Your preferred approach would be incorrect... If a class is set to use 1% to 70%, it really should be able to use up to 70%. That's why you use a combination of per-class limits and a global limit. If multiple classes are contending for the bandwidth, that's when the priority order goes into effect; if you have one class at 70% and one at 50%, they'll combine to hit the global limit, and at that point the higher class will get priority.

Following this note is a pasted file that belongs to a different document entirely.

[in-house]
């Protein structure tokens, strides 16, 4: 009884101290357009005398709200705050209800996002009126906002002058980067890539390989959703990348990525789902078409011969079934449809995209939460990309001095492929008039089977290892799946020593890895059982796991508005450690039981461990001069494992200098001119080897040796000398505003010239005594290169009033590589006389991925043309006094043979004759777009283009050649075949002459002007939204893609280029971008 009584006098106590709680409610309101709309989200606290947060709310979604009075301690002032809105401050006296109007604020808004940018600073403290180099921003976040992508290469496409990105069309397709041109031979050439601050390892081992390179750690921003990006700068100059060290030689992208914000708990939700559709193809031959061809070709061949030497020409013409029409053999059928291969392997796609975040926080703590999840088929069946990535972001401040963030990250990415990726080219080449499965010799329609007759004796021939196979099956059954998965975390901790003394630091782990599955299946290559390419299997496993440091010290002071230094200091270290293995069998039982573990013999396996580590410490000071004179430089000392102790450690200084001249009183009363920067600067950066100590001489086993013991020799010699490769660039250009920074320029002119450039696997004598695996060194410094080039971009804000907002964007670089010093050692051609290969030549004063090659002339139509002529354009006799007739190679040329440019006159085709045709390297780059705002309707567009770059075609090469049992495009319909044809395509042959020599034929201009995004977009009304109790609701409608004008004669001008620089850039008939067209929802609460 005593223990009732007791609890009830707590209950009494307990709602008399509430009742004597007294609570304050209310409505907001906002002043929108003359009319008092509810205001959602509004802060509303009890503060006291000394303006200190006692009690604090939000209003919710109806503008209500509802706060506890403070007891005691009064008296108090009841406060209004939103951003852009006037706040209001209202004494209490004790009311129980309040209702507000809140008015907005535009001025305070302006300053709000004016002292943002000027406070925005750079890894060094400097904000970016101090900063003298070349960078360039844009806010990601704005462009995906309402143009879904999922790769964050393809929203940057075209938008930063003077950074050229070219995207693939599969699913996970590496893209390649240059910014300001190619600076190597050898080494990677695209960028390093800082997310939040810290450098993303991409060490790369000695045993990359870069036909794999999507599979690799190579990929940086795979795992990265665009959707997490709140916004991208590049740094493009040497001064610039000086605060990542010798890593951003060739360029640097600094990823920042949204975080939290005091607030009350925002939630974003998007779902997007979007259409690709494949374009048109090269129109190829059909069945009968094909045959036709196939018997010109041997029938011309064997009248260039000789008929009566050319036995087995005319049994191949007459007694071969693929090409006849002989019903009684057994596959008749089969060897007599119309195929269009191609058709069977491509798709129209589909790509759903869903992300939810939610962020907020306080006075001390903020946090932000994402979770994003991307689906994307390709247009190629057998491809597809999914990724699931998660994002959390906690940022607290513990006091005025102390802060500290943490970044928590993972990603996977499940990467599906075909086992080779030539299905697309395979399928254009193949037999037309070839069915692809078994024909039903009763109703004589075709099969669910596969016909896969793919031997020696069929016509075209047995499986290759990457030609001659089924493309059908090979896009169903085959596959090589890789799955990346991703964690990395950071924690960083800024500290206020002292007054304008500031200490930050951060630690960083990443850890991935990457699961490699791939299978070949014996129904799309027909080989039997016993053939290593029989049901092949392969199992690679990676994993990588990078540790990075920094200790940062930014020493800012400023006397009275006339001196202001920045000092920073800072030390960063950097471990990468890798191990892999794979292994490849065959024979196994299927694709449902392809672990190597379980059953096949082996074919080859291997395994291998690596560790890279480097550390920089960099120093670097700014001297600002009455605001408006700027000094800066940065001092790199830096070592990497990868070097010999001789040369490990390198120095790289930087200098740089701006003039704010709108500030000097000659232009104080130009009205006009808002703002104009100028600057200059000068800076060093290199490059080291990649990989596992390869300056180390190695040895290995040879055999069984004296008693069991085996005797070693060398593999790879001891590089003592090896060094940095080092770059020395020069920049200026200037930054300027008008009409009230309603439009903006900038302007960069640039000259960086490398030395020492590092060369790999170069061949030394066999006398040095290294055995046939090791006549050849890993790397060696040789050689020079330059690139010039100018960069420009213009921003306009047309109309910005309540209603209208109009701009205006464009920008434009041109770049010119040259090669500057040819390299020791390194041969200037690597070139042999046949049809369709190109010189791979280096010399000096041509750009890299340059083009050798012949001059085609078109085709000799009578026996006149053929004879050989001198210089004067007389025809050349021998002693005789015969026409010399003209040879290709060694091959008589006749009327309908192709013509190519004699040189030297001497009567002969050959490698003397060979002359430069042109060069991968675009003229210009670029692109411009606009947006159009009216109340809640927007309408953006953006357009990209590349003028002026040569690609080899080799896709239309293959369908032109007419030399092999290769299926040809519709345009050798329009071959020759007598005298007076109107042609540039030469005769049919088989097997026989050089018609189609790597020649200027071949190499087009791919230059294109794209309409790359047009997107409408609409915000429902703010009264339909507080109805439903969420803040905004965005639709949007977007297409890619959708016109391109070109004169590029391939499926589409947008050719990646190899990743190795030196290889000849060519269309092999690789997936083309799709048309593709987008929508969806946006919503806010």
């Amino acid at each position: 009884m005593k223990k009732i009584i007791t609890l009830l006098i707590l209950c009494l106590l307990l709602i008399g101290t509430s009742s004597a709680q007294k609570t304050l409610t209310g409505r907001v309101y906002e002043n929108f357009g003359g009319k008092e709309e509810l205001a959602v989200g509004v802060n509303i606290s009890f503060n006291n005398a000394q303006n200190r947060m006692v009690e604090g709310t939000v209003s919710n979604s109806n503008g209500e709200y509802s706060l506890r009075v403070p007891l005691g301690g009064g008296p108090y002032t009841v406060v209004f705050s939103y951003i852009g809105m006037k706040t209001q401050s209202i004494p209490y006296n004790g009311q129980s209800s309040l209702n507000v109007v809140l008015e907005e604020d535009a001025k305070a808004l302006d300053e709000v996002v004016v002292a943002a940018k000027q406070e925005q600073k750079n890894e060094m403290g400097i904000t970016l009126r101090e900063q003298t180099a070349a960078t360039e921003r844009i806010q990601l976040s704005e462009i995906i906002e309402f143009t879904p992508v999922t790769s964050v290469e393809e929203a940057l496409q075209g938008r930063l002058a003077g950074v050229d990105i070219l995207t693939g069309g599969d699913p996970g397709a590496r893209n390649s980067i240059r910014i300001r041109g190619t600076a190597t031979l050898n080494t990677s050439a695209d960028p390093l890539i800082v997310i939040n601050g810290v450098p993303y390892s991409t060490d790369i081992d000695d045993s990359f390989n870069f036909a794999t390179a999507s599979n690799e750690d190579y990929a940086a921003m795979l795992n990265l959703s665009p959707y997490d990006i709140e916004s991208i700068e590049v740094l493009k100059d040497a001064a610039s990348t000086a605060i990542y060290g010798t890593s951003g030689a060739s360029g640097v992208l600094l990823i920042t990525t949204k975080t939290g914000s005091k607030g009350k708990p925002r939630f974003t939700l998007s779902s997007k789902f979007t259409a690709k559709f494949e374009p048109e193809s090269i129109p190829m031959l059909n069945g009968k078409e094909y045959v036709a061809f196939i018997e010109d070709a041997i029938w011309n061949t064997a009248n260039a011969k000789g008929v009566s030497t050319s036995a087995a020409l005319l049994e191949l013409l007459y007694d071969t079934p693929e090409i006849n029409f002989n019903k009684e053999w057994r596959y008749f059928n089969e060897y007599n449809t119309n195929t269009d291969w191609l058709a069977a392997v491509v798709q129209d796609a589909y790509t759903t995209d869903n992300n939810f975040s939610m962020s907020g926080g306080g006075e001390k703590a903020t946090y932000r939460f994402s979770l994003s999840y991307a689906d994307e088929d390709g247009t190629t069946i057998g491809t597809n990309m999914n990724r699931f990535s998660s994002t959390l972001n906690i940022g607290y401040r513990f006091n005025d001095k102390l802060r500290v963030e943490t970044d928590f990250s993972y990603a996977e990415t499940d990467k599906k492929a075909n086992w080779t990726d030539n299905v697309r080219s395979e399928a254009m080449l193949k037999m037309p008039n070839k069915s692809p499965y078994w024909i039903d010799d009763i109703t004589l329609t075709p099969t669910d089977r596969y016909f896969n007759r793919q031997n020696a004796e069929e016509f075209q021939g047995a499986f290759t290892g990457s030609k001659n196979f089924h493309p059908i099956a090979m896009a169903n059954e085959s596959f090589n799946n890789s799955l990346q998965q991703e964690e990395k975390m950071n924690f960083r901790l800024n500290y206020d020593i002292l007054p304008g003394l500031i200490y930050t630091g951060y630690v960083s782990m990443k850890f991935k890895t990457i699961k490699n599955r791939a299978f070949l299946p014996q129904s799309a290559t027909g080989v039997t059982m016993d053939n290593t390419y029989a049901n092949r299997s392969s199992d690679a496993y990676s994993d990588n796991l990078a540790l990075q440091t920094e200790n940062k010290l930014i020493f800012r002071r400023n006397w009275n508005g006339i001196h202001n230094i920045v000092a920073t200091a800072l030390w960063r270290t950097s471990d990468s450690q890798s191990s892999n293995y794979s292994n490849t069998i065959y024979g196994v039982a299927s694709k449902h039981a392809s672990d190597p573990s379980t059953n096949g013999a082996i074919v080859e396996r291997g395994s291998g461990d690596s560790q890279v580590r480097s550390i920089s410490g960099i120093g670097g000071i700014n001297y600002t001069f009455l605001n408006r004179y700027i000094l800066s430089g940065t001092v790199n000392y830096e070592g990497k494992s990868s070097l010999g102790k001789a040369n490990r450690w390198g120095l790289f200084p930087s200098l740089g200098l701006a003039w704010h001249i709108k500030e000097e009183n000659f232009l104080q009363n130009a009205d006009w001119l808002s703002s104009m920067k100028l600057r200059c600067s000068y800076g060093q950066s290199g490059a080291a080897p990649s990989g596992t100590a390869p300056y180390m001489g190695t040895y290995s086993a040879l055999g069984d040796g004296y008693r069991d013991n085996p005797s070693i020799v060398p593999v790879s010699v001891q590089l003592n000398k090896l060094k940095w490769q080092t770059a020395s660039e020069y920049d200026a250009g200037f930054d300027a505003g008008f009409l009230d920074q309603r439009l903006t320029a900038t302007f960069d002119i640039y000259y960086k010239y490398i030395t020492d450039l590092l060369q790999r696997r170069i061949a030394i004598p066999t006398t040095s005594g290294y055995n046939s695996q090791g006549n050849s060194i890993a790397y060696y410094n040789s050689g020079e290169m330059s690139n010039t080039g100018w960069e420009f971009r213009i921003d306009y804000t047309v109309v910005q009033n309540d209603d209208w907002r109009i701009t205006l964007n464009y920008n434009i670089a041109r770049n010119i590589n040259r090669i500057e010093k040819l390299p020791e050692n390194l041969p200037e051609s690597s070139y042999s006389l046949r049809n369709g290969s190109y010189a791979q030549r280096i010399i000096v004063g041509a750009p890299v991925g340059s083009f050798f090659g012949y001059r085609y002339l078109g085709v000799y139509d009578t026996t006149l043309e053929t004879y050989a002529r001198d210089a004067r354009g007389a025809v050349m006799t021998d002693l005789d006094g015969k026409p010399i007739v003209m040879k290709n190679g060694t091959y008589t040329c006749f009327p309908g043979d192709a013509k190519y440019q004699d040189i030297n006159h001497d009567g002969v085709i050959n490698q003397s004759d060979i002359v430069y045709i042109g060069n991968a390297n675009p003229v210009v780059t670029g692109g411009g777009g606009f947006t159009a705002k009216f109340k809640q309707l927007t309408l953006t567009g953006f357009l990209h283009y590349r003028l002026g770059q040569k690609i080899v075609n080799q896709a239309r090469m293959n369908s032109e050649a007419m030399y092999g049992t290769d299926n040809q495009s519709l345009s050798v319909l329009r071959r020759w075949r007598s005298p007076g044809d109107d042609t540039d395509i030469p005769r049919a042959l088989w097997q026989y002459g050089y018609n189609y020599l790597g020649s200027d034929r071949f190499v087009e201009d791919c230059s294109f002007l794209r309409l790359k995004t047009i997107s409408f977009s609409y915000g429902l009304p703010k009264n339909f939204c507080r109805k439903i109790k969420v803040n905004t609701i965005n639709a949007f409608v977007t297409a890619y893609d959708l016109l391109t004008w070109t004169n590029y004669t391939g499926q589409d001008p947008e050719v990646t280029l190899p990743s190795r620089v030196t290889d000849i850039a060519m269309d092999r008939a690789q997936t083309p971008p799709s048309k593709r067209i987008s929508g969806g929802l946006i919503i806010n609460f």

In other words, in the scenario you describe, I would not expect, nor would I want, 30% of bandwidth to be left over.--
Developer: Tomato/MLPPP, Linux/MLPPP, etc »fixppp.org